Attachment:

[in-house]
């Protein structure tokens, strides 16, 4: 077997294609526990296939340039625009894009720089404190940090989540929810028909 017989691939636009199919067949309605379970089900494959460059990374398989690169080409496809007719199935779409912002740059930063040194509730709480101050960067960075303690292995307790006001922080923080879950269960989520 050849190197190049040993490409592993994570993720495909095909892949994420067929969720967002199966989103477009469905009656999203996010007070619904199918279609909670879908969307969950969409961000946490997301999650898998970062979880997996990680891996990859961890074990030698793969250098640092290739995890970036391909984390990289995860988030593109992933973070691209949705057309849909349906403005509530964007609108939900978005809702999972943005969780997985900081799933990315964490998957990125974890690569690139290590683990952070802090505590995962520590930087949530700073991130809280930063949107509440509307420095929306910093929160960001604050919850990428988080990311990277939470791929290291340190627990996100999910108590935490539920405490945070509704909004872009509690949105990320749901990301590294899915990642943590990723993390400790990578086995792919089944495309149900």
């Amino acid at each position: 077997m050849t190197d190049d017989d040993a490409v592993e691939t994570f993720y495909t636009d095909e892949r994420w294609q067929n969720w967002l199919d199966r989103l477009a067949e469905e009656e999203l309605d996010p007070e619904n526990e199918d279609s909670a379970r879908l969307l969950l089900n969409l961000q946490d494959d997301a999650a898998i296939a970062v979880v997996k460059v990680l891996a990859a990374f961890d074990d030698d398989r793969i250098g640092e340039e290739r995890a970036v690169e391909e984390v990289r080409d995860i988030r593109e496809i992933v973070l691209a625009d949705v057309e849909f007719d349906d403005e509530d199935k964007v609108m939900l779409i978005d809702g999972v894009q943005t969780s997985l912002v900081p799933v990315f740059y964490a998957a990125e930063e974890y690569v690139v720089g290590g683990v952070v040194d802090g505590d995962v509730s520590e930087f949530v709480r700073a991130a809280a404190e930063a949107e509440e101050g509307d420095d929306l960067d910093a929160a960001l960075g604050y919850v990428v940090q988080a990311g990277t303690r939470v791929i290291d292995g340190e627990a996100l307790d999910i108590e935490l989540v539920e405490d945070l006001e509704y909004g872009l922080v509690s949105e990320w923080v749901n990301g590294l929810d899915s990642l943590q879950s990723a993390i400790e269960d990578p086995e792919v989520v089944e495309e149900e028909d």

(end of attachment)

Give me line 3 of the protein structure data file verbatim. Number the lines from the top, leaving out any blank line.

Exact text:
């Amino acid at each position: 077997m050849t190197d190049d017989d040993a490409v592993e691939t994570f993720y495909t636009d095909e892949r994420w294609q067929n969720w967002l199919d199966r989103l477009a067949e469905e009656e999203l309605d996010p007070e619904n526990e199918d279609s909670a379970r879908l969307l969950l089900n969409l961000q946490d494959d997301a999650a898998i296939a970062v979880v997996k460059v990680l891996a990859a990374f961890d074990d030698d398989r793969i250098g640092e340039e290739r995890a970036v690169e391909e984390v990289r080409d995860i988030r593109e496809i992933v973070l691209a625009d949705v057309e849909f007719d349906d403005e509530d199935k964007v609108m939900l779409i978005d809702g999972v894009q943005t969780s997985l912002v900081p799933v990315f740059y964490a998957a990125e930063e974890y690569v690139v720089g290590g683990v952070v040194d802090g505590d995962v509730s520590e930087f949530v709480r700073a991130a809280a404190e930063a949107e509440e101050g509307d420095d929306l960067d910093a929160a960001l960075g604050y919850v990428v940090q988080a990311g990277t303690r939470v791929i290291d292995g340190e627990a996100l307790d999910i108590e935490l989540v539920e405490d945070l006001e509704y909004g872009l922080v509690s949105e990320w923080v749901n990301g590294l929810d899915s990642l943590q879950s990723a993390i400790e269960d990578p086995e792919v989520v089944e495309e149900e028909d």